The Territory of the Commonwealth.

This expression may be used with different meanings. First, we have seen that the Commonwealth is a territorial community; and its territory is the sum of the territories of its parts. The territory of every State therefore is territory of the Commonwealth. But there are parts of the Commonwealth which, not forming part of any State (Act, sections v. and vi.; Constitution, section 127), stand outside the main principle of federal government, and these are distinguished by the expression “territory of the Commonwealth” from the “territory of the States.” Such parts of the Commonwealth outside the State organization include:

1. Territory of a State surrendered by the State Parliament, thereby becoming subject to the exclusive jurisdiction of the Commonwealth (sections 111 and 122).

2. Territory placed by the Queen under the authority of and accepted by the Commonwealth, or otherwise acquired by the Commonwealth (section 122).

3. By section 52 (1), the seat of government and all places acquired by the Commonwealth for public purposes are subject to the legislative power of the Commonwealth exclusively; and in the view taken in the United States, the exclusive power of legislation in the Federal Government, where it exists over any territory, carries with it exclusive jurisdiction in all respects, so that the territory in question ceases wholly to be in the power of a State.note

By section 125, the seat of government of the Commonwealth shall be determined by the Parliament, and shall be within territory which shall have been granted to or acquired by the Commonwealth and shall be vested in and belong to the Commonwealth, and shall be in the State of New South Wales, and be distant not less than one hundred

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miles from Sydney. Such territory shall contain an area of not less than one hundred square miles, and such portion thereof as shall consist of Crown lands shall be granted to the Commonwealth without any payment therefor.

A third meaning with which the expression “territory of the Commonwealth” may be used, is in relation to property in the land and not governmental power. Nowhere is it more necessary than in communities in the economic condition of the United States, Canada, and Australia to appreciate the distinction between government and property. The vast areas of public and unappropriated lands form one of the most constant subjects of legislation and absorb the attention of one of the largest departments of administration. In the United States and in Canada the Courts have been called on again and again, in dealings between the central and the local power, to determine whether the transaction was one of cession or grant, of public power or private right.note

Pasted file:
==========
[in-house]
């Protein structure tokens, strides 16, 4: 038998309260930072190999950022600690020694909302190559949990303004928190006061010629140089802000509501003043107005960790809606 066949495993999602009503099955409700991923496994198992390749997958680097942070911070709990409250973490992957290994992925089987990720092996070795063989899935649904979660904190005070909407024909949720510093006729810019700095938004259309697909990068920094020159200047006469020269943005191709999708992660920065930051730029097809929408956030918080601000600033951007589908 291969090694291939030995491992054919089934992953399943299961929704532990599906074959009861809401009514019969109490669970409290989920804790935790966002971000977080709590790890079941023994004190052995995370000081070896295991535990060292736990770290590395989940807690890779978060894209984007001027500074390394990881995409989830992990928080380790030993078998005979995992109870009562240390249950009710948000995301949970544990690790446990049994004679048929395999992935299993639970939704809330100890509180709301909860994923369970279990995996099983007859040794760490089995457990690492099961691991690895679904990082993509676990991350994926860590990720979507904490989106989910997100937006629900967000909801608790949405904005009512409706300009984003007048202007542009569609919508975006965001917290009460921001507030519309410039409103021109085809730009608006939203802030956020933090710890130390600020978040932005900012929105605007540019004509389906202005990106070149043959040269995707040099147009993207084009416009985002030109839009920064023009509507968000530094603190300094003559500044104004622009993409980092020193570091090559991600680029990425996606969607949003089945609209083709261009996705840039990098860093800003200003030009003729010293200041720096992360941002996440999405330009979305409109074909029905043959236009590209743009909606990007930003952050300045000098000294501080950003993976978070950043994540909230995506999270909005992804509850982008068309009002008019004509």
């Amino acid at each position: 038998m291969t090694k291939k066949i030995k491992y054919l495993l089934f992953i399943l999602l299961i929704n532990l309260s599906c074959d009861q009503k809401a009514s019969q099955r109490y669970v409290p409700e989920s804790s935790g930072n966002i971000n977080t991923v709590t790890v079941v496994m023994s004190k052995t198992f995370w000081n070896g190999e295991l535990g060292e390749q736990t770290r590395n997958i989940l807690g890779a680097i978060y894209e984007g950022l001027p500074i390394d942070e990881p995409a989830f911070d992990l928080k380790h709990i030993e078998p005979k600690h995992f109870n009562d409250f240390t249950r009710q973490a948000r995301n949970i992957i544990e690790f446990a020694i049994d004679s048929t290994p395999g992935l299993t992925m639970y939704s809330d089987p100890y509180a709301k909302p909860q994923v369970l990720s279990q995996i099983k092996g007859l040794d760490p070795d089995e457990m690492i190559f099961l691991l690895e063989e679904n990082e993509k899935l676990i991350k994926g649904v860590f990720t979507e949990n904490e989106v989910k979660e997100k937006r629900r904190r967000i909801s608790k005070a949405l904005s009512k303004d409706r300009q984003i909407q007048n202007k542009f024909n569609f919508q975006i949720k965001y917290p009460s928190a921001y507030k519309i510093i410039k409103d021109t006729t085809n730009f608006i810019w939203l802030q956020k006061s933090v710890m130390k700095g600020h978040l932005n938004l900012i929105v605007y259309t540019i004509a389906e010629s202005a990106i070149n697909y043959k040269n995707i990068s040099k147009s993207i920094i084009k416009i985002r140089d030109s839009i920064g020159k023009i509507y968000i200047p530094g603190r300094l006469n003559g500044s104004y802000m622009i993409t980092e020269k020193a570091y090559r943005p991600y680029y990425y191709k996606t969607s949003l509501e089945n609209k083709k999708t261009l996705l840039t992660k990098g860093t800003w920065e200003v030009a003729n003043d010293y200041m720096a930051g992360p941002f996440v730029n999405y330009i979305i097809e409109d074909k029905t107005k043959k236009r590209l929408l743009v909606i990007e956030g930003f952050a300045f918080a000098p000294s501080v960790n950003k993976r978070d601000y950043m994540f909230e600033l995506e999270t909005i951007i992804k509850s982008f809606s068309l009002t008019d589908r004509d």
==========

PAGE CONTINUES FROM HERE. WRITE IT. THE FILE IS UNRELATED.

Section 125 is a typical case of difficulty. The terms employed—“granted to or acquired by,” “vested in and belong to”—are words of property rather than of jurisdiction; and it is open to question whether the section deals with government and jurisdiction at all, whether the exclusive power of the Commonwealth over the territory in question does not come from § 52 (1) alone. The last clause in § 125, which declares that such portion of the territory as consists of Crown lands shall be granted without any payment therefor, clearly designates a right of property. Its seems reasonable to conclude that the first clause in the section at any rate embraces property, and that the words “or acquired by” point to acquisition by purchase of lands other than Crown lands either by voluntary dealing or by the exercise of compulsory powers under § 51 (xxxi.).

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